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Deadweight Tester Selection Guide

The deadweight tester (DWT) is a very robust and flexible pressure measurement standard. This guide is intended to simplify the process of selecting the right deadweight tester for your application. The following considerations will help you get started:

  • Pressure range
  • Pressure media
  • Pressure generation options
  • Weight increments
  • Accuracy
  • Adapters
  • Available models
     

Range

The first thing to consider is the pressure range. One of the advantages of a DWT is the wide range of instruments that it can cover. The DWT is an inherent percent of reading device, meaning that its performance actually improves as it is used at pressures below full scale. There is a lower breakpoint, normally 10% of full scale, where the specification ceases to be percent of reading.

When selecting the range of a deadweight tester, first consider the highest pressure that needs to be generated. The full scale needs to be greater than this. Since the accuracy is a percent of reading specification, it is okay to consider possible future expansion and select a DWT that has a higher full scale than what is currently needed.

The next step is to confirm that the unit can generate the lowest pressure that is required. As stated, the performance is less than ideal when the pressure being generated is below 10% of the full scale. Applications that require both low and high hydraulic pressures can be handled using dual piston units. These units are provided with both a low range and high range piston/cylinder. SSwitching between the low range and high range on a Fluke Calibration hydraulic DWT is as simple as removing the masses from one piston and placing them on the other. No valves need to be switched.

Many pneumatic devices also support measuring gauge mode pressures that are below atmospheric pressure. This is often referred to as negative gauge or vacuum mode. To support the calibration of these devices, a DWT can be provided with a vacuum piston, where the piston is suspended with the weights below it. A partial vacuum is then generated above the piston to float the piston. The P3000 Pneumatic DWT series is available in configurations of vacuum only, positive pressure only, or combined vacuum and pressure. Due to the relatively low additional cost of having a combined pressure/vacuum system, they are normally preferable.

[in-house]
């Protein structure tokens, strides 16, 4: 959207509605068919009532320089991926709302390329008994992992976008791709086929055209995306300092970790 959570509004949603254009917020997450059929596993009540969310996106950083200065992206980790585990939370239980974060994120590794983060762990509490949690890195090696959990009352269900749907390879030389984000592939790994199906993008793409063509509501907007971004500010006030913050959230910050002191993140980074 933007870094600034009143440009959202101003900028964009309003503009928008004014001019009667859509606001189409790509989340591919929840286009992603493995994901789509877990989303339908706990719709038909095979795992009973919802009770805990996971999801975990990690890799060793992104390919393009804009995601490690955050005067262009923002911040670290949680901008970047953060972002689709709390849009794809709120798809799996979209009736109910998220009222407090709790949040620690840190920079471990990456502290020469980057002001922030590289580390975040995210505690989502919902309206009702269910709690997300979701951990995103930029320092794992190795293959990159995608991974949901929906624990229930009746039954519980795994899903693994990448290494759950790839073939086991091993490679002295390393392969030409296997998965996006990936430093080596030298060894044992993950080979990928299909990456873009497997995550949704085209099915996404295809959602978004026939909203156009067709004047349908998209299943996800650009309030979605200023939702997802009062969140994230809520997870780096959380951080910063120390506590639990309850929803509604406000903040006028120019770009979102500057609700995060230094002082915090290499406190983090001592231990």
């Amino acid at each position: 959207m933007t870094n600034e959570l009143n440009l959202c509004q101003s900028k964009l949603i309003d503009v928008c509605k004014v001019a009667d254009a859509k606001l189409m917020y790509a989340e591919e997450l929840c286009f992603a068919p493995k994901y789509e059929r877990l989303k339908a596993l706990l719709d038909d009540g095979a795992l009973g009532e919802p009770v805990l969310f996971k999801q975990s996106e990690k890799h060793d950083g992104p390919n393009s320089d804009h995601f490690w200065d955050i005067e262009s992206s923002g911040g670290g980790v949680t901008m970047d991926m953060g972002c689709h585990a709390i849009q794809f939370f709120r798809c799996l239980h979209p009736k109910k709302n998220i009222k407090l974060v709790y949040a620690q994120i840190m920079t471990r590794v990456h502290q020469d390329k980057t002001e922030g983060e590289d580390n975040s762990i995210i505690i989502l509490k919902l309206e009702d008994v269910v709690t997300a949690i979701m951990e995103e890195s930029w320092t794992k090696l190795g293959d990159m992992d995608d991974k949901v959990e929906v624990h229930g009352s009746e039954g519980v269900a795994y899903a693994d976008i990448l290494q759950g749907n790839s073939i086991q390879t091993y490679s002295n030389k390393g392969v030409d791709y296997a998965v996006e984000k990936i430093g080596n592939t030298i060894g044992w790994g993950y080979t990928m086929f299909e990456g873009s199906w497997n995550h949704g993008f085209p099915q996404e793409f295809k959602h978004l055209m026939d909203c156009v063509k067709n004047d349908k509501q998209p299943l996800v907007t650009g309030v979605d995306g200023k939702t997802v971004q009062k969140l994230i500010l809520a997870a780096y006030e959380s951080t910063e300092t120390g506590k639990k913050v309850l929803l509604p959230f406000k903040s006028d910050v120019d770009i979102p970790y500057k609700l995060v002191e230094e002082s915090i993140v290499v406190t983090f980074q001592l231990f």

Media

The next thing to consider when selecting a DWT is the media to be used. Often the choice of the media is dependent upon the pressure range required. Pneumatic, or gas, instruments are ideal for lower pressure ranges. Gas is preferred whenever cleanliness is required. In addition using gas reduces the impact of head height corrections. However, at higher pressures it is necessary to use water or oil.

The usefulness of gas as a media is limited to approximately 2 000 psi. There are two reasons for this. First, there is more enclosed energy at high gas pressures and that is a safety concern. Second, generating high gas pressure will require expensive intensifiers or gas boosters. Using oil or water eliminates these issues. Since water is not a very good lubricant, oil is preferable when allowed.

One advantage of liquids is they are incompressible. This allows a small change in the volume of the system (through a screw pump) to result in large changes in pressure. The most common approach is to use a mineral oil as the media. This is ideal in that it assists in lubricating the piston and cylinder. The downside to using oil as a media is it now introduces the device under test to possible contamination.

If a device under test cannot be exposed to oil then there are a couple options available. First, in certain devices you can use water instead. Another option is to use a liquid-to-liquid separator. The separator allows you to use one liquid in the device under test and another in the DWT. Second, certain ranges are available with water as the media. This allows for the device under test to be connected straight to the deadweight tester without oil contamination.

Pressure generation

A DWT is a complete solution that encompasses both the ability to measure the pressure as well as generate the pressure.

To increase pressure in a hydraulic deadweight tester a priming pump is used. Fluke Calibration P3100 and P3200 Series Deadweight Testers have a priming pump included standard in the device. The priming pump can also be used to remove gas from the system.

For low gas pressures, the pressure is generated using a hand pump. Higher gas pressures (more than 2 MPa or 300 psi) require the use of an external source, such as a nitrogen bottle. Even when pumps are rated to higher pressures, users will normally find them difficult to use because of the forces involved.